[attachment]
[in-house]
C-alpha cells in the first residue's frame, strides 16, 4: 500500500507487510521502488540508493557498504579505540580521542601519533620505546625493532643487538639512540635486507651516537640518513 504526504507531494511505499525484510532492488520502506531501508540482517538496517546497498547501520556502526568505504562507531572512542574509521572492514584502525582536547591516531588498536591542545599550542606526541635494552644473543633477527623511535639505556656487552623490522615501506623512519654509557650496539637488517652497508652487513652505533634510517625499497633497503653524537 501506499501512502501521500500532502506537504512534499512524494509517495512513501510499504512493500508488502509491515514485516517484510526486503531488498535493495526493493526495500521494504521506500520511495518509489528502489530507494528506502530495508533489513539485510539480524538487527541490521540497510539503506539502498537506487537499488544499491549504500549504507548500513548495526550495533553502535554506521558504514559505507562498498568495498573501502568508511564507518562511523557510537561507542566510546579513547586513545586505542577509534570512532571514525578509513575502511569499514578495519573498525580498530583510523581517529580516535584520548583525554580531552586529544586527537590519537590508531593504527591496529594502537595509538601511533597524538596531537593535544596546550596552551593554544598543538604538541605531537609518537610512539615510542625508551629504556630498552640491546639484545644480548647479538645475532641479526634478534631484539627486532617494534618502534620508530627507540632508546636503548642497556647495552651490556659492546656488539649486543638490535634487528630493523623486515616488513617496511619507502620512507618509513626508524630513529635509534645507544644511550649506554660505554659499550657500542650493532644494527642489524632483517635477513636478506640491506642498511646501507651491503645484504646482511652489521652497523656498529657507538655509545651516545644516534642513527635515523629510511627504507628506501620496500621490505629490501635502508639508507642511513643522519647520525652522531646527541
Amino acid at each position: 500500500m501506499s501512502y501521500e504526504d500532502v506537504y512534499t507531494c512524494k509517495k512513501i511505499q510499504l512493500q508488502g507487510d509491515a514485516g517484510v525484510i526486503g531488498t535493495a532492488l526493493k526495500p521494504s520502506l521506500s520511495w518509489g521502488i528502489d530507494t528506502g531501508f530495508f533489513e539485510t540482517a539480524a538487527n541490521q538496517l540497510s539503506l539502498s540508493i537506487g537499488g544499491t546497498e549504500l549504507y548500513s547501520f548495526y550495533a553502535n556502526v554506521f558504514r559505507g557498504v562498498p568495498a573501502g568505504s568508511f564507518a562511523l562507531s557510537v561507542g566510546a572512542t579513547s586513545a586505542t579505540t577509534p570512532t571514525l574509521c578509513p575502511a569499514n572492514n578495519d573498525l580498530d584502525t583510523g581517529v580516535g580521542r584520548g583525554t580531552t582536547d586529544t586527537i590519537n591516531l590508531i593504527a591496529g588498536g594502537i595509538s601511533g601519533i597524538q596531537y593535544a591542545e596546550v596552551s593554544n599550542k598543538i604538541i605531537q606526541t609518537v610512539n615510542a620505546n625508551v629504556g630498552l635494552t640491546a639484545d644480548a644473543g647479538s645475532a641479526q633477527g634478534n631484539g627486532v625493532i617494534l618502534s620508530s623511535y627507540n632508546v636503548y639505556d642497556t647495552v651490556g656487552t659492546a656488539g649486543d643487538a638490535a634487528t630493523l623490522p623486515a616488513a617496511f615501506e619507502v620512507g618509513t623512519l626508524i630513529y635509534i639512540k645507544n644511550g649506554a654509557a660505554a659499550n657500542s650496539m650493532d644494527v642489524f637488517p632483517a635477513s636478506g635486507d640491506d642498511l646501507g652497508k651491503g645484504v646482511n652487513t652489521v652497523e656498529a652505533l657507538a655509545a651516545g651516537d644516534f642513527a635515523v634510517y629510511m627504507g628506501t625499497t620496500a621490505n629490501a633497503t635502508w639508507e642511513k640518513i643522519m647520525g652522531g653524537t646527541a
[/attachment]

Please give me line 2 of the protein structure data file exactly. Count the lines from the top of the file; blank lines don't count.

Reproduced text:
C-alpha cells in the first residue's frame, strides 16, 4: 500500500507487510521502488540508493557498504579505540580521542601519533620505546625493532643487538639512540635486507651516537640518513 504526504507531494511505499525484510532492488520502506531501508540482517538496517546497498547501520556502526568505504562507531572512542574509521572492514584502525582536547591516531588498536591542545599550542606526541635494552644473543633477527623511535639505556656487552623490522615501506623512519654509557650496539637488517652497508652487513652505533634510517625499497633497503653524537 501506499501512502501521500500532502506537504512534499512524494509517495512513501510499504512493500508488502509491515514485516517484510526486503531488498535493495526493493526495500521494504521506500520511495518509489528502489530507494528506502530495508533489513539485510539480524538487527541490521540497510539503506539502498537506487537499488544499491549504500549504507548500513548495526550495533553502535554506521558504514559505507562498498568495498573501502568508511564507518562511523557510537561507542566510546579513547586513545586505542577509534570512532571514525578509513575502511569499514578495519573498525580498530583510523581517529580516535584520548583525554580531552586529544586527537590519537590508531593504527591496529594502537595509538601511533597524538596531537593535544596546550596552551593554544598543538604538541605531537609518537610512539615510542625508551629504556630498552640491546639484545644480548647479538645475532641479526634478534631484539627486532617494534618502534620508530627507540632508546636503548642497556647495552651490556659492546656488539649486543638490535634487528630493523623486515616488513617496511619507502620512507618509513626508524630513529635509534645507544644511550649506554660505554659499550657500542650493532644494527642489524632483517635477513636478506640491506642498511646501507651491503645484504646482511652489521652497523656498529657507538655509545651516545644516534642513527635515523629510511627504507628506501620496500621490505629490501635502508639508507642511513643522519647520525652522531646527541